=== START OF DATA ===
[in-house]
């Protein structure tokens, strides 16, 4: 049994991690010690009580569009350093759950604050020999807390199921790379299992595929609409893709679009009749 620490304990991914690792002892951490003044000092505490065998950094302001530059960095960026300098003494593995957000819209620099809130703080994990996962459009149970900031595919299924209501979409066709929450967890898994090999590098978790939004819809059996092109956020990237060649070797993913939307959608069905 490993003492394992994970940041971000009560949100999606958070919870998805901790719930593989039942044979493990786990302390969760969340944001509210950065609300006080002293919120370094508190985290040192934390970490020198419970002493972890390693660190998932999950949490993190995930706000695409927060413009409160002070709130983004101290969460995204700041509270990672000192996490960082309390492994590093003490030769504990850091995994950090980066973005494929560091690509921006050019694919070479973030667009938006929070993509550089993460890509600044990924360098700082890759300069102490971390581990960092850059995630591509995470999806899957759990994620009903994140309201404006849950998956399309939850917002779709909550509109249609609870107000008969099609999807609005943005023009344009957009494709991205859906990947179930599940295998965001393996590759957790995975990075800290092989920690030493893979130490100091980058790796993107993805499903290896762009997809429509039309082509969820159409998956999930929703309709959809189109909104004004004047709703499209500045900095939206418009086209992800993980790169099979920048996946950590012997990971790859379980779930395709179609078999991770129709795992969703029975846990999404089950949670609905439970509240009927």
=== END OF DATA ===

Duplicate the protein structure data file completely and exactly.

[in-house]
């Protein structure tokens, strides 16, 4: 049994991690010690009580569009350093759950604050020999807390199921790379299992595929609409893709679009009749 620490304990991914690792002892951490003044000092505490065998950094302001530059960095960026300098003494593995957000819209620099809130703080994990996962459009149970900031595919299924209501979409066709929450967890898994090999590098978790939004819809059996092109956020990237060649070797993913939307959608069905 490993003492394992994970940041971000009560949100999606958070919870998805901790719930593989039942044979493990786990302390969760969340944001509210950065609300006080002293919120370094508190985290040192934390970490020198419970002493972890390693660190998932999950949490993190995930706000695409927060413009409160002070709130983004101290969460995204700041509270990672000192996490960082309390492994590093003490030769504990850091995994950090980066973005494929560091690509921006050019694919070479973030667009938006929070993509550089993460890509600044990924360098700082890759300069102490971390581990960092850059995630591509995470999806899957759990994620009903994140309201404006849950998956399309939850917002779709909550509109249609609870107000008969099609999807609005943005023009344009957009494709991205859906990947179930599940295998965001393996590759957790995975990075800290092989920690030493893979130490100091980058790796993107993805499903290896762009997809429509039309082509969820159409998956999930929703309709959809189109909104004004004047709703499209500045900095939206418009086209992800993980790169099979920048996946950590012997990971790859379980779930395709179609078999991770129709795992969703029975846990999404089950949670609905439970509240009927």